A little more than two years following her passing, entertainer Whitney Houston is set to have a story of her life played out on the small screen. On Thursday, Lifetime Television announced that it was in the beginning stages of preparing a biopic about the singer, directed by one of Houston’s former co-stars, Angela Bassett. The two appeared together in the movie, Waiting to Exhale, back in 1995.
The film is the directorial debut of Bassett, who last appeared on television as Marie LeVeau, a voodoo priestess, in American Horror Story: Coven. The Houston story, currently being worked under the eponymous title Whitney Houston, will surround life the New Jersey born singer and her rise to fame, including the downside of that rise. It also includes moments of her sometimes controversial and plague filled marriage to another singer, Bobby Brown. In a statement, Bassett shared that she held the lives of Bobby Brown and Whitney Houston in “high regard” and was fascinated to be able to help bring the tale to television.
“Their humanity and bond fascinates us all,” Bassett expressed. “I’m beyond excited to have this opportunity to go behind the camera and into their world.”
The biopic, which has not been cast yet, will mostly emphasize on the union of the two singers. Brown and Houston were wed in 1992. With years of turbulence and rumors of drug abuse, Houston and Brown officially divorced in 2007. Houston spoke freely of what transpired behind closed doors during an interview on The Oprah Winfrey Show in 2009, one of her final public appearances. During their chat, Houston relayed to the talk show mogul that many of the melees that sometimes played out publicly were related to the high level of celebrity she had. The star power of Brown, once strong, never came close to the height that she held.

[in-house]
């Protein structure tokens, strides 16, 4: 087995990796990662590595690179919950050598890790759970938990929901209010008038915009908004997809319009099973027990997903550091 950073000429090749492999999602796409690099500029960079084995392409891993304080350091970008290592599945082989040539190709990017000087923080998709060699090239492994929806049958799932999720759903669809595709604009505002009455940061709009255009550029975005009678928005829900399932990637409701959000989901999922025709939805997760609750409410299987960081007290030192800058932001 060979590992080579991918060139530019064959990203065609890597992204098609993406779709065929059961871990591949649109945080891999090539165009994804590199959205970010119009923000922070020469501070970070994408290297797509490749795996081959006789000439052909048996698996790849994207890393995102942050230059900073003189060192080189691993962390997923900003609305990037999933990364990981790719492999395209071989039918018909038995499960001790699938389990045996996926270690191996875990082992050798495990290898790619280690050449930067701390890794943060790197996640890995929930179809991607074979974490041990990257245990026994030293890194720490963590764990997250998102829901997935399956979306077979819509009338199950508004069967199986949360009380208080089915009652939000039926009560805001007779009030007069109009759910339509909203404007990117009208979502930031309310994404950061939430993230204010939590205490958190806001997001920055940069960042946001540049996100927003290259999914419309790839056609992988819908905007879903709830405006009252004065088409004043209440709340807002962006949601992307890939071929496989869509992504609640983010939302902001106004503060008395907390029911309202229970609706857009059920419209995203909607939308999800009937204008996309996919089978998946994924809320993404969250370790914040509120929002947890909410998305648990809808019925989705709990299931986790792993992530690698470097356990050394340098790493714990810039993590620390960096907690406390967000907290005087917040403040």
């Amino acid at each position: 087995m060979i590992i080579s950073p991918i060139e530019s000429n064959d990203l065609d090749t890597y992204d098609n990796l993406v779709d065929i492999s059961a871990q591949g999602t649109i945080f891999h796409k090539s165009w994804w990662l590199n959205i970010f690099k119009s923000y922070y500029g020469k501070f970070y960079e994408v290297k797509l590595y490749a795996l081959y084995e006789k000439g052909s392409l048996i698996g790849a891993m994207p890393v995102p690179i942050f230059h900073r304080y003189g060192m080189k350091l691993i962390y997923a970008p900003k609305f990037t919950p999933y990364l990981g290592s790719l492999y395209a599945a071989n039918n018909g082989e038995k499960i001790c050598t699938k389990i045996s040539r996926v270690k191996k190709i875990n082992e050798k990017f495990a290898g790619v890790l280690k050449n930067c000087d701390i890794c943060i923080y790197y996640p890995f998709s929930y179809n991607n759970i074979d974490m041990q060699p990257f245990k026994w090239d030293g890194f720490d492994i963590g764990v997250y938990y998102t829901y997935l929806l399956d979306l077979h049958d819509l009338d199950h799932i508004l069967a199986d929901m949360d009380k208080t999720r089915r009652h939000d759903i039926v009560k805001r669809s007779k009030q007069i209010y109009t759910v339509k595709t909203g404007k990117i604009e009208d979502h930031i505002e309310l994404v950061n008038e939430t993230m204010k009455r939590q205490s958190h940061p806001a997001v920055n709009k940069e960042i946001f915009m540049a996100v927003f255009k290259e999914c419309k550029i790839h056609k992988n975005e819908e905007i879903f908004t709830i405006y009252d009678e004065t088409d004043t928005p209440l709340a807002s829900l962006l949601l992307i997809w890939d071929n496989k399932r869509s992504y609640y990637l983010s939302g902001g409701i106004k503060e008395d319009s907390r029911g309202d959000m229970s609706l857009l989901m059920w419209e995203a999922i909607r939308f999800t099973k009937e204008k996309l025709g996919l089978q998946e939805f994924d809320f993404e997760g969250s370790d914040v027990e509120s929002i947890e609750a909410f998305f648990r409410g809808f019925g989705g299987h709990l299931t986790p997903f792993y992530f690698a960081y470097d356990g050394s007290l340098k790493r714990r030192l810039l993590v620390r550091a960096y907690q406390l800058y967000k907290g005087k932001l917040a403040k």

“I tried to play down all the time,” Houston explained. She admitted that there were times where she attempted to be nothing more than a wife. “I tried to play: “I’m Mrs. Brown, everybody. Don’t call me Ms. Houston.”
She went as far as to allow cameras into their personal lives for the taping of the Bravo reality series, Being Bobby Brown. The show, which lasted for one season in 2005, often showed Houston in a very harsh light. There were times of her being disheveled or obvious moments where she was not in her right frame of mind. She revealed that it was something she did to make her husband happy, as opposed to something that would help keep the Whitney Houston brand a top priority.
“I did it for him,” she said. “How could you not do a reality show, and I’m your wife, and not have me in it?”
On February 11, 2012, Houston was found dead in her room at the Beverly Hills Hotel. She had planned to appear at a pre-Grammys party thrown by her mentor, Clive Davis. Houston had also completed filming Sparkle, a remake of a 1976 drama, earlier that year. She was 48 years old at the time of her passing.
The movie on the life of Houston is the second collaborative effort of Bassett and Lifetime Television. The first, Betty and Coretta, featured Bassett and singer Mary J. Blige as the widows of human rights activist, Malcolm X, and civil rights leader, Dr. Martin Luther King, Jr. The Whitney Houston biopic, set to air on Lifetime in 2015, will have Larry Sanitsky as its executive producer (he held the same role for Betty and Coretta) and Shern Bitterman will be writing the screenplay.
By Jonathan Brown